The Illumination System of the Nikon S Series L-Ke Microscope

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The reason for this short article is the recent acquisition of a Nikon S series microscope. Initially, my aim was to clean the stand and get it working, for subsequent supply to a youngster to foster an interest in microscopic life. However, it soon became a more intriguing project.

The S series microscopes were produced by Nikon over quite a long period over the 1960s and the 1970s. Though they are probably more widespread in the US and other countries than here in the UK, there is no doubt that they were high-quality, well-made instruments that have stood the test of time. Because of their relative scarcity to instruments from British manufacturers such as Vickers, Beck, and Watson, or indeed continental ones such as Zeiss, Leitz, Wild and Reichert, I suspect that many of us think of them all being the same model; however, a little reading around has soon convinced me that this is not the case.

Indeed, it seems that my stand is not in fact an S series, as such, being designated as Lke. According to a scan of a Nikon catalog, the S range comprised the S-Cb, S-Ke and SKt. It is the S-Ke that has the same type of base as mine, (the ‘Ke’ base) which is shown in the illustration below. This is a little deeper than some of the other bases and has a lever with three positions (Figure 1). More on this later.

Base, showing lever with three positions: L (Low), M (Medium), and H (High).
Base, showing lever with three positions: L (Low), M (Medium), and H (High).

According to Nikon; “this ‘Ke’ base houses a complete Koehler illuminating and optical system, making the most efficient use of available light, as only the area under inspection is illuminated. Glare, flare and halo effects are reduced to a minimum. A built-in base turret with auxiliary condenser lenses to adjust the illumination for low, medium and high power objectives is one of the features that makes it an ideal microscope for both visual and photomicrographic applications.”

So, let us see what this system involves.

As you can see, the lever has three positions; L, M and H for Low, Medium and High powers respectively (Figure 2). In this context, a X4 is Low, X10 Medium and X40 and above High power. The graduated knurled wheel that can be seen is the control for the field diaphragm. With the base removed, as shown in Figure 3, we can see what is moved into/out of place when the lever is altered.

Nikon SKe
Figure 2.

When the lever is used, it turns a toothed wheel which rotates a bracket that houses three lenses, B, C and D as labelled below. The light from the lamp housing, which has a collector lens, also passes through quite a thick convex lens (A) before hitting the 45 degree mirror which directs the light up through a thin glass window and the field diaphragm towards the substage condenser.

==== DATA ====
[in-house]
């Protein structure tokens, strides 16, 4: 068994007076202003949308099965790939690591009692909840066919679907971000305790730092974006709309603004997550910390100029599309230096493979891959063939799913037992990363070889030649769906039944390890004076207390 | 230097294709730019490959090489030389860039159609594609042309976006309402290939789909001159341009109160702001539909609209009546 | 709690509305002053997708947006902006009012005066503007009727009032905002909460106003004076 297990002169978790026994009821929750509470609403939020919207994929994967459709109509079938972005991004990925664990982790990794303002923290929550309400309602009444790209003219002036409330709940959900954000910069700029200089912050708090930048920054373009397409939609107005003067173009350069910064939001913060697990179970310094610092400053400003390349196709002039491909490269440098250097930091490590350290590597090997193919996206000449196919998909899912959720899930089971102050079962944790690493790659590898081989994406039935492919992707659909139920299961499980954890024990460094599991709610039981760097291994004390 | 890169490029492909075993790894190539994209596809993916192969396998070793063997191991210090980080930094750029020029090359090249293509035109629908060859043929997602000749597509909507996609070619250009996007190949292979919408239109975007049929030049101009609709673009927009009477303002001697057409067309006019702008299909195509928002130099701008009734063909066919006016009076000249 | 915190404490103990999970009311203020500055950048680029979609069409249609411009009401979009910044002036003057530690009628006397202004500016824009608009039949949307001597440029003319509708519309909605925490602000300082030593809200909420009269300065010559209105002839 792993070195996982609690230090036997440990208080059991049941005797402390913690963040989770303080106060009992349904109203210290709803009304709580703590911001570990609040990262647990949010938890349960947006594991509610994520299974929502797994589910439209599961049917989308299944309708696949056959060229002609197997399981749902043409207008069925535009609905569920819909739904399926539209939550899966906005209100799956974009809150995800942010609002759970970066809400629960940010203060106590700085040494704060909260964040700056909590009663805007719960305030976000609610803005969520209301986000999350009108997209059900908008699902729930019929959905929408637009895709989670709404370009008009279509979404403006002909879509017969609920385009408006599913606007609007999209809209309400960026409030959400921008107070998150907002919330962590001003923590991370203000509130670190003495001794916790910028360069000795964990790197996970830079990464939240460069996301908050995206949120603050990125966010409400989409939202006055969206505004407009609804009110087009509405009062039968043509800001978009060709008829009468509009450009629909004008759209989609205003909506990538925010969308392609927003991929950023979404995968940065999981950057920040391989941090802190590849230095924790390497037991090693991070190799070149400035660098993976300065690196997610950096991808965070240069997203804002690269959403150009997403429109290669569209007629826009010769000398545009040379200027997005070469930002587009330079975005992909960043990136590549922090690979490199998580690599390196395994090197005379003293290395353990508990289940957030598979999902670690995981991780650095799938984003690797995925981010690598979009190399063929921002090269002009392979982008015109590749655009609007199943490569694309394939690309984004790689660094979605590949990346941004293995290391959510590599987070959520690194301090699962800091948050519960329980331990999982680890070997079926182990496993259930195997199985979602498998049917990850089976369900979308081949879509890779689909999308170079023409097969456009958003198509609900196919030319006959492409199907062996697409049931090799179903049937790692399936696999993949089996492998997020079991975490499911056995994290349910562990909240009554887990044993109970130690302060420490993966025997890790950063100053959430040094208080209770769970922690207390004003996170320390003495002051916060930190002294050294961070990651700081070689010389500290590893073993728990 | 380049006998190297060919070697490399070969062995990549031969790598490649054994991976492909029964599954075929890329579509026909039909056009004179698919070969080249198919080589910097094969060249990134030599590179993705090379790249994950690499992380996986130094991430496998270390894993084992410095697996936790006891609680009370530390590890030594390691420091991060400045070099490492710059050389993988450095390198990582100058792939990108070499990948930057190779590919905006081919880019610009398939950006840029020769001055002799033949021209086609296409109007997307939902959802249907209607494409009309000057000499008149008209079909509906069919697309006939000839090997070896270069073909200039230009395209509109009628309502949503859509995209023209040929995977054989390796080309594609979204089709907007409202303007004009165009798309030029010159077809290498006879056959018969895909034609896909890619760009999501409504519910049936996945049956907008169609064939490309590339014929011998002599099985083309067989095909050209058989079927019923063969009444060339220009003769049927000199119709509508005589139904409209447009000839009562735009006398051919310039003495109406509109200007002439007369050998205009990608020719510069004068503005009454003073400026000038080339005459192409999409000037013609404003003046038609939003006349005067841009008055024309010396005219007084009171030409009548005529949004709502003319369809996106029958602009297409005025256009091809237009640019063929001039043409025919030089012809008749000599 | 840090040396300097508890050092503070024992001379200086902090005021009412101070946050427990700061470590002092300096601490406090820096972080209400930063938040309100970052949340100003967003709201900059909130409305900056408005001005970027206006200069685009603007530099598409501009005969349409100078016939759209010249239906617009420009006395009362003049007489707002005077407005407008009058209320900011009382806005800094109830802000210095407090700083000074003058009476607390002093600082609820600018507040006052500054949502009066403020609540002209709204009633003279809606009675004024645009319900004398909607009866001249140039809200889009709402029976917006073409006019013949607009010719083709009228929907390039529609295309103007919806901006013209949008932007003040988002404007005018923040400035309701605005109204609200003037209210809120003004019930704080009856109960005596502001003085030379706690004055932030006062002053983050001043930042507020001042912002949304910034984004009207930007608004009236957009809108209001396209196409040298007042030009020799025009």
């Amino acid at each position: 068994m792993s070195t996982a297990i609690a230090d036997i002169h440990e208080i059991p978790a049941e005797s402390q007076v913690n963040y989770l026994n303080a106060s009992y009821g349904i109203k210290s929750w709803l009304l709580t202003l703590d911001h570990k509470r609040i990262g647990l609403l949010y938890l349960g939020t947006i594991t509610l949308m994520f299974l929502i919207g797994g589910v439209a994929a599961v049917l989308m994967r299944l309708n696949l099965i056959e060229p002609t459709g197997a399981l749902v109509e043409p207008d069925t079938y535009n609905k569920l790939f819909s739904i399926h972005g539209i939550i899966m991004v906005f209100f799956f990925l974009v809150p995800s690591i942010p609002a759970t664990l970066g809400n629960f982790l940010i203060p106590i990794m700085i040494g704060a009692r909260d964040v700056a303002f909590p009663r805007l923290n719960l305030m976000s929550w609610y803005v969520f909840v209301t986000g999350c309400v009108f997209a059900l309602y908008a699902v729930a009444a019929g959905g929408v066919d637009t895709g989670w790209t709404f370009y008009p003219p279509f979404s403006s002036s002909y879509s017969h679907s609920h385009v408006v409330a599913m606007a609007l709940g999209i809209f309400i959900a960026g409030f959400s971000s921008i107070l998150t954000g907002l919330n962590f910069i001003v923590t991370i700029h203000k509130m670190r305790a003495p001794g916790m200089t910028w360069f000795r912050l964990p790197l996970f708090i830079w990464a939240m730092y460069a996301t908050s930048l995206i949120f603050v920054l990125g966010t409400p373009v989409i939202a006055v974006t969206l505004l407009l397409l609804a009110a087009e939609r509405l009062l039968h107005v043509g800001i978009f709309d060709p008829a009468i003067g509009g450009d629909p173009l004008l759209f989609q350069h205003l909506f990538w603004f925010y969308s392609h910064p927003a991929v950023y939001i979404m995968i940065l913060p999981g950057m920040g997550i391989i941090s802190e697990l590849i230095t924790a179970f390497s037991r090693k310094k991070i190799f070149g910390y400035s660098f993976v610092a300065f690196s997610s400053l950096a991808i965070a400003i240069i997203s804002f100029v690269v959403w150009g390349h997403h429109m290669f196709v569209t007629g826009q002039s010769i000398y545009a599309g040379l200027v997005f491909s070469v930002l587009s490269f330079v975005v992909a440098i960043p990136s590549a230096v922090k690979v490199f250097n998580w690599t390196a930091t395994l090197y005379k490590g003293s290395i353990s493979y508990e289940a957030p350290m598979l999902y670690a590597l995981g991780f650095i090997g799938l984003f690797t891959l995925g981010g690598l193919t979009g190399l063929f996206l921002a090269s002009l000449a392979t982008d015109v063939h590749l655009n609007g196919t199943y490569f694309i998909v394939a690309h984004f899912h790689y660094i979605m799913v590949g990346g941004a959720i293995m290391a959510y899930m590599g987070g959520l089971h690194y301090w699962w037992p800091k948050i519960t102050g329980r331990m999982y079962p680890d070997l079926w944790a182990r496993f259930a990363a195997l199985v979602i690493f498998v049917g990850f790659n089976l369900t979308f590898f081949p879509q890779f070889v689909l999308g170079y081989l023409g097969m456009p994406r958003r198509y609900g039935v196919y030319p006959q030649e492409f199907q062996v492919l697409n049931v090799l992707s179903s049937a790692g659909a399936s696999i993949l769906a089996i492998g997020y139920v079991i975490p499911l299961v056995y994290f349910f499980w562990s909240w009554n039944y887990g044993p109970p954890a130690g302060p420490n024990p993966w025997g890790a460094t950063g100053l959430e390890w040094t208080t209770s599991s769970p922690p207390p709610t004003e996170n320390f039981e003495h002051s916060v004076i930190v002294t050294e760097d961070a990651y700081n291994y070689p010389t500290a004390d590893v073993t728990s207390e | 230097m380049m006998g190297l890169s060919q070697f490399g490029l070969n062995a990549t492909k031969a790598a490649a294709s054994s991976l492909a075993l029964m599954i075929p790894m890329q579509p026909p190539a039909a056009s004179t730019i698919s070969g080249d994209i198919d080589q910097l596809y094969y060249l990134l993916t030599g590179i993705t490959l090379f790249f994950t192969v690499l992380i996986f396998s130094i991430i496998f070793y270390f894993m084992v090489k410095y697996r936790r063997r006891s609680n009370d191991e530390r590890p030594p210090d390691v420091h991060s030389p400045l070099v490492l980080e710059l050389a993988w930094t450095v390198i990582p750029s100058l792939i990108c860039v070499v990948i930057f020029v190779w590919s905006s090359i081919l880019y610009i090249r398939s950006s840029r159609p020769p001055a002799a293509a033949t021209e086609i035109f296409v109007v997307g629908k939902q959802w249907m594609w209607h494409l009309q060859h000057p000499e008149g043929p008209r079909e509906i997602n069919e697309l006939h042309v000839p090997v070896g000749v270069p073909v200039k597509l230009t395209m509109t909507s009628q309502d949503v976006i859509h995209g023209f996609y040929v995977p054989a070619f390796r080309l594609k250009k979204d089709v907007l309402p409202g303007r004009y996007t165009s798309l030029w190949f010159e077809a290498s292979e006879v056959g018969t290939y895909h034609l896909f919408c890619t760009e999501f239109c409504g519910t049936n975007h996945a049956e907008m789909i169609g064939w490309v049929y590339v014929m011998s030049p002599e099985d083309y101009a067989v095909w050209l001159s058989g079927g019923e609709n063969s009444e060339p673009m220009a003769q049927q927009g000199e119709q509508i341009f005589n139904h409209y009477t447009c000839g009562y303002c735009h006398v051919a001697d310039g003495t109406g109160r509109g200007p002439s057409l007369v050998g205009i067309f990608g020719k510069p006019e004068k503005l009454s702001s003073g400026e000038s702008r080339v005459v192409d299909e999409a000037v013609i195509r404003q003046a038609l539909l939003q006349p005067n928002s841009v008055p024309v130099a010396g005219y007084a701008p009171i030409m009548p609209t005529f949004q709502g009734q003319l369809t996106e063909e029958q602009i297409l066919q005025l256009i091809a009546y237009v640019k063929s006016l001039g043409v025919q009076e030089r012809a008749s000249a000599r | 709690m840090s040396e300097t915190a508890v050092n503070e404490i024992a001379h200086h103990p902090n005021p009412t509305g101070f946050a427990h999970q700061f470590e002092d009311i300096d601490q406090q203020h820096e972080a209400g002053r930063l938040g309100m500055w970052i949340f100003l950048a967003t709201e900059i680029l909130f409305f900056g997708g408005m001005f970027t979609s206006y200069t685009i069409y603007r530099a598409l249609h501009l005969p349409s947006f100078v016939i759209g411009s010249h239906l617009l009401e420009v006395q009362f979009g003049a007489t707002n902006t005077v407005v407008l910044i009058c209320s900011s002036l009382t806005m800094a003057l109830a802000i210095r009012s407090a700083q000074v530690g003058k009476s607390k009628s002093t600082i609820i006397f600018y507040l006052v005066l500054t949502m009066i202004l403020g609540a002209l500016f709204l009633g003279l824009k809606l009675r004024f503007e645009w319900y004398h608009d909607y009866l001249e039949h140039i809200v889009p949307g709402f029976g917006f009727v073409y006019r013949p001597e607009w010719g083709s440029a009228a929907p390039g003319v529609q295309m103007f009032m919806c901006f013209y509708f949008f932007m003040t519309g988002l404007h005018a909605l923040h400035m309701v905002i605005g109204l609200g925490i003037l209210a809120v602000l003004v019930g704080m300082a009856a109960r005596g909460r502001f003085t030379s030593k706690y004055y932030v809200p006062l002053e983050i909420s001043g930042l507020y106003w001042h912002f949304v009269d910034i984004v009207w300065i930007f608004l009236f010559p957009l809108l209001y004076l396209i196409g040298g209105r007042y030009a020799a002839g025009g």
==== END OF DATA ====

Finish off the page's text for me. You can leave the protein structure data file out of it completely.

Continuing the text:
The situation shown in Figure 3 is for the Low setting, and in this position the only additional object in the pathway is a thin diffuser lens (B). This seems only mildly frosted, being very translucent.

Nikon SKe, light pathway in the low setting.
Figure 3. Light pathway in the low setting.

In the M position, none of the extra elements is in the light path whatsoever. That is, neither lens (B) nor lens (C) on the rotating bracket is in the light path; the light from the source goes directly through fixed lens (A) to the mirror, where it is relected up through the field diaphragm and the plane glass dust cover, to the substage condenser.

In the H position (Figure 4), there are two of the lenses in the light pathway. Close to the convex lens (A) is a quite thick lens (C) and also the rather small lens (D) which swings into place just underneath the field diaphragm.

Figure 4. Light pathway in the High setting.
Figure 4. Light pathway in the High setting.

In the M and H positions, the lamp filament can easily be brought to a focus in the plane of the aperture diaphragm using the adjustment controls in the lamp housing. This is achieved by moving the filament backwards and forwards in relation to the collector lens. In the H position, the filament image is much larger, and thus able to fill the aperture of such a lens. That it is smaller in the M position merely allows greater efficiency and less wasted light that could cause problems with disturbing reflections in the various internal walls of the microscope. Furthermore, if a phase telescope is used to view the back focal plane of the objective, it can be seen that the H and M settings do give a filament of an appropriate size to fill this plane fully.

It is testament to the quality of manufacture that the base is so well made, including the cover, which is held by six screws altogether, and the lip is recessed to give what is almost a seal. Consequently, the optics inside were very clean indeed, not really requiring cleaning. Indeed, the mirror itself was very clear, and above this is a perfectly flat glass window immediately above the field iris.


I should like to thank John Gustav Delly for his assistance in producing this article. He was kind enough to provide much help to me in understanding this instrument and in encouraging my enjoyment of it.


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